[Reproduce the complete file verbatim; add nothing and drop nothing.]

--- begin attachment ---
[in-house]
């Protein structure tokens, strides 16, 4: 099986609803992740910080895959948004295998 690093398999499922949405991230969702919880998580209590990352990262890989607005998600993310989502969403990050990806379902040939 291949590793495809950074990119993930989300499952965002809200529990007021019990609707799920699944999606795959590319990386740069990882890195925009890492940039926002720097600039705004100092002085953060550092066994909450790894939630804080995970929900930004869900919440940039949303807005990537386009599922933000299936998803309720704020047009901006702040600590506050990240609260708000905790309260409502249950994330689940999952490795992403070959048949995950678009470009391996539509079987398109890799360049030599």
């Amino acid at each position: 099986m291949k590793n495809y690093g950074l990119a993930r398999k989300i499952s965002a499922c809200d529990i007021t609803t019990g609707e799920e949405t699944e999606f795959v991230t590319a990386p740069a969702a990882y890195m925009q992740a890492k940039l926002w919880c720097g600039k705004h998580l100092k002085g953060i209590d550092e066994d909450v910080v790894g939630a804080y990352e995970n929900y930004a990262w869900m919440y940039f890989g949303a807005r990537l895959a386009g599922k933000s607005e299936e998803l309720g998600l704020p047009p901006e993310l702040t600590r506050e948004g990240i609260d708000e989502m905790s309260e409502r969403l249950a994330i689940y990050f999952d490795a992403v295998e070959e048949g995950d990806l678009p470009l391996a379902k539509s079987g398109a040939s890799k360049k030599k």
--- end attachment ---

[in-house]
């Protein structure tokens, strides 16, 4: 099986609803992740910080895959948004295998 690093398999499922949405991230969702919880998580209590990352990262890989607005998600993310989502969403990050990806379902040939 291949590793495809950074990119993930989300499952965002809200529990007021019990609707799920699944999606795959590319990386740069990882890195925009890492940039926002720097600039705004100092002085953060550092066994909450790894939630804080995970929900930004869900919440940039949303807005990537386009599922933000299936998803309720704020047009901006702040600590506050990240609260708000905790309260409502249950994330689940999952490795992403070959048949995950678009470009391996539509079987398109890799360049030599």
């Amino acid at each position: 099986m291949k590793n495809y690093g950074l990119a993930r398999k989300i499952s965002a499922c809200d529990i007021t609803t019990g609707e799920e949405t699944e999606f795959v991230t590319a990386p740069a969702a990882y890195m925009q992740a890492k940039l926002w919880c720097g600039k705004h998580l100092k002085g953060i209590d550092e066994d909450v910080v790894g939630a804080y990352e995970n929900y930004a990262w869900m919440y940039f890989g949303a807005r990537l895959a386009g599922k933000s607005e299936e998803l309720g998600l704020p047009p901006e993310l702040t600590r506050e948004g990240i609260d708000e989502m905790s309260e409502r969403l249950a994330i689940y990050f999952d490795a992403v295998e070959e048949g995950d990806l678009p470009l391996a379902k539509s079987g398109a040939s890799k360049k030599k």